Those of you who follow this blog will be saddened to learn of the passing of our friend Jon Zech this past Friday. He was a writer and a friend. He fought a long battle with cancer. Death may have taken him, but it did not win. Jon’s work lives on in his books, and his spirit lives in the hearts of his friends.
Here’s this week’s blog:
In the last six weeks or so I’ve been hard at work on a new novel. I’ve written five chapters as of this blog, and have the writer’s excitement that this is the project I was meant to write and which will someday prove successful.
But unlike my previous, unpublished attempts at novels, I’m not outlining this one. There’s a general plan, of course—a central idea, a major theme and several sub-themes, and a group of characters I have been living with and getting to know, but I have not planned this book to the end.
Nor will I.
The first novel I wrote was my thesis project in the MFA program at NILA (a fabulous and fast-growing program, I’m proud to say). About half of it was based on the events in the last week of the life of a French politician and newspaper editor who almost single-handedly stopped World War I from starting. Despite the fact that I had a historical template from which to build my plot, I outlined and re-outlined events and timelines, more than a dozen full revisions and countless smaller ones.
But as I’ve changed as a writer, I find outlines of less and less use. First, I’ve come to realize that setting a long-distance, immovable goal for a novel is futile, since I have so much to learn about the story while writing that it must change.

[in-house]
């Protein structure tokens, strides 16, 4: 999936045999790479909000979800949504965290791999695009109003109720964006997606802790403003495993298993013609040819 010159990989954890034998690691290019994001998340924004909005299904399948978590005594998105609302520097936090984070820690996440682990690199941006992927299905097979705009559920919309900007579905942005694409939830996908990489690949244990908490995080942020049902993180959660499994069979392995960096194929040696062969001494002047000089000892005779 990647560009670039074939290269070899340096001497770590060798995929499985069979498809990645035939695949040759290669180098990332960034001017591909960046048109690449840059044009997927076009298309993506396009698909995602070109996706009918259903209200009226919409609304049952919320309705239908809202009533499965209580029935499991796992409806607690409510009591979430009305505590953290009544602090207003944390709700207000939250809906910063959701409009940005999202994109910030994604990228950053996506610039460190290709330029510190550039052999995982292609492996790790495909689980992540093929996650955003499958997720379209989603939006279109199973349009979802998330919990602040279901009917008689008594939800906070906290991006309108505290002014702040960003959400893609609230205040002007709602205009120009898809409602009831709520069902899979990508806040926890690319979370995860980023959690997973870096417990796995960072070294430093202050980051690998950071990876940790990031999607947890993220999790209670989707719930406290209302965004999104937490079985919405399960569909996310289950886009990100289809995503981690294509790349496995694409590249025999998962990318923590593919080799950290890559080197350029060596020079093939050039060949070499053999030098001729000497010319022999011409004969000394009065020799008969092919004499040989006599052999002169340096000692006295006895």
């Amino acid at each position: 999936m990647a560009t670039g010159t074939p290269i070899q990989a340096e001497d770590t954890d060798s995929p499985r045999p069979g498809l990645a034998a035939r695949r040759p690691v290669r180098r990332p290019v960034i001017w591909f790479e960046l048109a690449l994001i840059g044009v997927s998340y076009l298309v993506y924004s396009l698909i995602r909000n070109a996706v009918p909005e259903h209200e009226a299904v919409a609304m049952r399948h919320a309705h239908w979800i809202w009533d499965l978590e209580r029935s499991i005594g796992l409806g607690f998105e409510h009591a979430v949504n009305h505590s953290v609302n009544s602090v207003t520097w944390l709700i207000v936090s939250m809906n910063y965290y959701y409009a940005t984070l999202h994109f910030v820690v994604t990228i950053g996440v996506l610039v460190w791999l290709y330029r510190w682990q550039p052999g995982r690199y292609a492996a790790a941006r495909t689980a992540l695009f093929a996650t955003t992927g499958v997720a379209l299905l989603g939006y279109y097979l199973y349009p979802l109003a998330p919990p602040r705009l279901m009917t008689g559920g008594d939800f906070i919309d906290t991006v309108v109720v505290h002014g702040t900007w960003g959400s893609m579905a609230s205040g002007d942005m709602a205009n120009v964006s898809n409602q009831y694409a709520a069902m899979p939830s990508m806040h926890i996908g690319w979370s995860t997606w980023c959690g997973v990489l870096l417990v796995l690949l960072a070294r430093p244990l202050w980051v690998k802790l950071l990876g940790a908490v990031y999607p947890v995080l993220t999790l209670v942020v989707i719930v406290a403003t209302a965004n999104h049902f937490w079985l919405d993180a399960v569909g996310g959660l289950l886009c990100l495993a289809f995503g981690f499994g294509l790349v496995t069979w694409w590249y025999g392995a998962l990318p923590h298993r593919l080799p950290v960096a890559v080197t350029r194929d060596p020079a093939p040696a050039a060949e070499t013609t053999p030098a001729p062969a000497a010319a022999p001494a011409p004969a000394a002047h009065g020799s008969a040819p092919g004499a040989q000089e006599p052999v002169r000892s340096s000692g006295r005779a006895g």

My second novel, Mr. Neutron, also used many outlines, but by that point I began to realize their diminishing value. Most of them were constructed after I was about a third to halfway through the writing, when I had a clear sense of direction. I believe that keeping the path of the novel open led to a more fulfilling character revelation and a much more profound climax and dénouement (which, of course, someone will have to publish before any of you gets to read it).
A novel, they tell us in grad school, is supposed to make a statement about life, what it means to be human. If that’s true, then we can only plan so much, and expect that our plans will change as the results of our decisions to achieve our goals become clear. We adapt in life; our characters adapt in theirs. And just because I’m the author doesn’t give me the right to restrict my players to rigid, predetermined paths. I’ve given them histories and goals, and a boatload of problems, but they’ll have to take it from there.
At most I’m going into each chapter with a single thought—after what just happened, what is X going to do next? It’s a bit scary to proceed this way, but then, it’s not much different from what we do every day in our real lives. And it keeps me wanting to write, because I want to know how it turns out.
 Which is why writers never allow themselves to get too excited.
 And I still believe Curtain Calls will see publication someday.
 For which I also still entertain high hopes.
 Not that anyone does that anymore—more like they make statements about their lives.